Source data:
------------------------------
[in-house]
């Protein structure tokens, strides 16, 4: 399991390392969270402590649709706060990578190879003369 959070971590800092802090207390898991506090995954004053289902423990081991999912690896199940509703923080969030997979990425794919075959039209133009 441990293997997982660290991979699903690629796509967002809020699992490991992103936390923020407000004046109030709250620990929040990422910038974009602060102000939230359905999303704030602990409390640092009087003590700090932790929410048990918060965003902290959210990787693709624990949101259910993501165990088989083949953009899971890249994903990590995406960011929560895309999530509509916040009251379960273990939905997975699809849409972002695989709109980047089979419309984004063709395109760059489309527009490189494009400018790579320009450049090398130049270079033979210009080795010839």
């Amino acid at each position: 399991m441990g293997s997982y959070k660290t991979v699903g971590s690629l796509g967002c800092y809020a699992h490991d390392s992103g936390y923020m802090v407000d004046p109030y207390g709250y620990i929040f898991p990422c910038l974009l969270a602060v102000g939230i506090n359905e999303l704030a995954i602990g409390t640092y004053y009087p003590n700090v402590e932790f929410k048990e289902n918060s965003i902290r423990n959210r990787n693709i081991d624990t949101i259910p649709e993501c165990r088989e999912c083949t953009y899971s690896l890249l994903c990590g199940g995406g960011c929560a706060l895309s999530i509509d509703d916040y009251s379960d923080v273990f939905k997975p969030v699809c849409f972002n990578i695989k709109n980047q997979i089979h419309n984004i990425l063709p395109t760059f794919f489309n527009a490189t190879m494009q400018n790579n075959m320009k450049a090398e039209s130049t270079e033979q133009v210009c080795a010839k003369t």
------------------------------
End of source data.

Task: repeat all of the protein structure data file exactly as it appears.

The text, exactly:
[in-house]
């Protein structure tokens, strides 16, 4: 399991390392969270402590649709706060990578190879003369 959070971590800092802090207390898991506090995954004053289902423990081991999912690896199940509703923080969030997979990425794919075959039209133009 441990293997997982660290991979699903690629796509967002809020699992490991992103936390923020407000004046109030709250620990929040990422910038974009602060102000939230359905999303704030602990409390640092009087003590700090932790929410048990918060965003902290959210990787693709624990949101259910993501165990088989083949953009899971890249994903990590995406960011929560895309999530509509916040009251379960273990939905997975699809849409972002695989709109980047089979419309984004063709395109760059489309527009490189494009400018790579320009450049090398130049270079033979210009080795010839």
């Amino acid at each position: 399991m441990g293997s997982y959070k660290t991979v699903g971590s690629l796509g967002c800092y809020a699992h490991d390392s992103g936390y923020m802090v407000d004046p109030y207390g709250y620990i929040f898991p990422c910038l974009l969270a602060v102000g939230i506090n359905e999303l704030a995954i602990g409390t640092y004053y009087p003590n700090v402590e932790f929410k048990e289902n918060s965003i902290r423990n959210r990787n693709i081991d624990t949101i259910p649709e993501c165990r088989e999912c083949t953009y899971s690896l890249l994903c990590g199940g995406g960011c929560a706060l895309s999530i509509d509703d916040y009251s379960d923080v273990f939905k997975p969030v699809c849409f972002n990578i695989k709109n980047q997979i089979h419309n984004i990425l063709p395109t760059f794919f489309n527009a490189t190879m494009q400018n790579n075959m320009k450049a090398e039209s130049t270079e033979q133009v210009c080795a010839k003369t």